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Elephant Census to Address Human-Elephant Conflict in Southern India

Elephant Census To Address Human Elephant Conflict In Southern India

In response to the escalating cases of human-elephant conflict in the southern part of the country, a comprehensive elephant census is scheduled to commence today, spanning three days. This initiative aims to scientifically address the issue and develop sustainable solutions, particularly in the states of Karnataka, Kerala, and Tamil Nadu.

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Background of Conflict

Recent years have witnessed a significant surge in human-elephant conflicts, particularly in forested areas of these states. Incidents involving elephants encroaching into human habitats have led to numerous fatalities and accidents, including collisions with trains.

Collaborative Efforts

To address these challenges, the forest departments of Karnataka, Kerala, and Tamil Nadu have collaborated. Their joint approach seeks to implement measures to prevent such incidents and devise scientifically grounded solutions to mitigate human-elephant conflicts.

Key Areas for Census

The elephant census will be conducted in various key forest areas, including:

  • Bandipur National Park
  • Nagarhole National Park
  • Cauvery Wildlife Sanctuary
  • Malai Mahadeshwara Wildlife Sanctuary
  • BRT Wildlife Sanctuary
  • Bannerghatta National Park
  • Other regional forests in the Madikeri and Virajpet region

Additionally, the census will extend to forests in Kerala and Tamil Nadu.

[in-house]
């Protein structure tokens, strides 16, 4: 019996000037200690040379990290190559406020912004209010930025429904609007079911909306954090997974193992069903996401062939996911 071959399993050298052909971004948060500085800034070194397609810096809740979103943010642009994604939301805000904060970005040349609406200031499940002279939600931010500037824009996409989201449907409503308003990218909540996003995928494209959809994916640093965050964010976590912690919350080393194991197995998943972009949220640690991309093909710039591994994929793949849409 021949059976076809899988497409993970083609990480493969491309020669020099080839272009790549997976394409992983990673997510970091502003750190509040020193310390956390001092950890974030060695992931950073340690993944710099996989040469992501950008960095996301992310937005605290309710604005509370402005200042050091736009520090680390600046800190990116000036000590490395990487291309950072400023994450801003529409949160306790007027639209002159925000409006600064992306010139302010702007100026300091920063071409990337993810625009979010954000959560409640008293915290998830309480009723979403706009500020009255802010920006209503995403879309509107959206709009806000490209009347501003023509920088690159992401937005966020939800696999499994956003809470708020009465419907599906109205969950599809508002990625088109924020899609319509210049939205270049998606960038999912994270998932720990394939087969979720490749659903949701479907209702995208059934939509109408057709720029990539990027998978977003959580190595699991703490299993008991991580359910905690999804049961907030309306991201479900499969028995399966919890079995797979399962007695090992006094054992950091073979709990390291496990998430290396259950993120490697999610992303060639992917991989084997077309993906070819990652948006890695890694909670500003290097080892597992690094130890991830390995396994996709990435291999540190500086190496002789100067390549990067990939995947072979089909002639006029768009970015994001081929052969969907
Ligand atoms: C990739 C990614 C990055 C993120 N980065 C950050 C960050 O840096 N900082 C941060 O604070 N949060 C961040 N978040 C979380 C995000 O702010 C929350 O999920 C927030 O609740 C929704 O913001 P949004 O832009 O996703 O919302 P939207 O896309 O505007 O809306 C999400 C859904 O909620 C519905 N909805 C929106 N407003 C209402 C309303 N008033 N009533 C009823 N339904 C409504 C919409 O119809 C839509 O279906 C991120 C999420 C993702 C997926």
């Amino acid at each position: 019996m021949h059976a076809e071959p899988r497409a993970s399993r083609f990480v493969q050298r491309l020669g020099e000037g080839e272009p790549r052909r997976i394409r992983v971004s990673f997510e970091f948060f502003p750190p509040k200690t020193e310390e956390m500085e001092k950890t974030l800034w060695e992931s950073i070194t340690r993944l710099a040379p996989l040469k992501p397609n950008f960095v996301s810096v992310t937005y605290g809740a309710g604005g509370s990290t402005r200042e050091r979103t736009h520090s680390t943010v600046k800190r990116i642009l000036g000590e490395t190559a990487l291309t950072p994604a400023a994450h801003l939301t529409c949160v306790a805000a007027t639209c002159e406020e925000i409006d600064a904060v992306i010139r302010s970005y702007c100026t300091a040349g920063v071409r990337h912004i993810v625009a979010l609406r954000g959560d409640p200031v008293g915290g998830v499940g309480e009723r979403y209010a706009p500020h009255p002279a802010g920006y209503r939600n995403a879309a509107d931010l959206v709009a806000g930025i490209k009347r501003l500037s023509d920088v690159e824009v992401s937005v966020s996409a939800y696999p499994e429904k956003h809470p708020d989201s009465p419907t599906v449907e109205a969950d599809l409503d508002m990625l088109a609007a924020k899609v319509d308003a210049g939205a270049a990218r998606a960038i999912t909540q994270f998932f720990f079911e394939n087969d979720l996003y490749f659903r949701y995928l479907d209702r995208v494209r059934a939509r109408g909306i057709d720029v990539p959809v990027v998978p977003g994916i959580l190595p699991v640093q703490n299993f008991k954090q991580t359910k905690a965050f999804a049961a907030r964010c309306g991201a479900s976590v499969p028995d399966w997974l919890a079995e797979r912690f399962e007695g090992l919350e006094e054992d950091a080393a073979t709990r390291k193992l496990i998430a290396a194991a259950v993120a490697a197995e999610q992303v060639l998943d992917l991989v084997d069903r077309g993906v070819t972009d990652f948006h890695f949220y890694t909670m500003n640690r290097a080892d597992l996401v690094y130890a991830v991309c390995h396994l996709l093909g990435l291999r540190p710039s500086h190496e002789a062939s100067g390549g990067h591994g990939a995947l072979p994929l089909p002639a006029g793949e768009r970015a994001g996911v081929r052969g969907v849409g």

Forest officials will adopt a systematic approach to conduct the census. Samples of elephant dung will be collected and analyzed to estimate the elephant population. Forest areas will be divided into blocks, with trained professionals assigned to each block for data collection. Various scientific techniques, including photography, will be utilized to facilitate accurate counting and data recording.

Data Collection and Analysis

Information on elephant age, gender, and population distribution will be meticulously recorded and digitized for future reference. Trained forest officials will exclusively undertake the census activities this year.

Objectives and Outcomes

The census aims to provide comprehensive insights into the elephant population in these regions. Data collected will inform strategies to minimize human-elephant conflicts and prevent accidents. Furthermore, it will aid experts in devising effective conservation measures to ensure the harmonious coexistence of humans and elephants in southern India.

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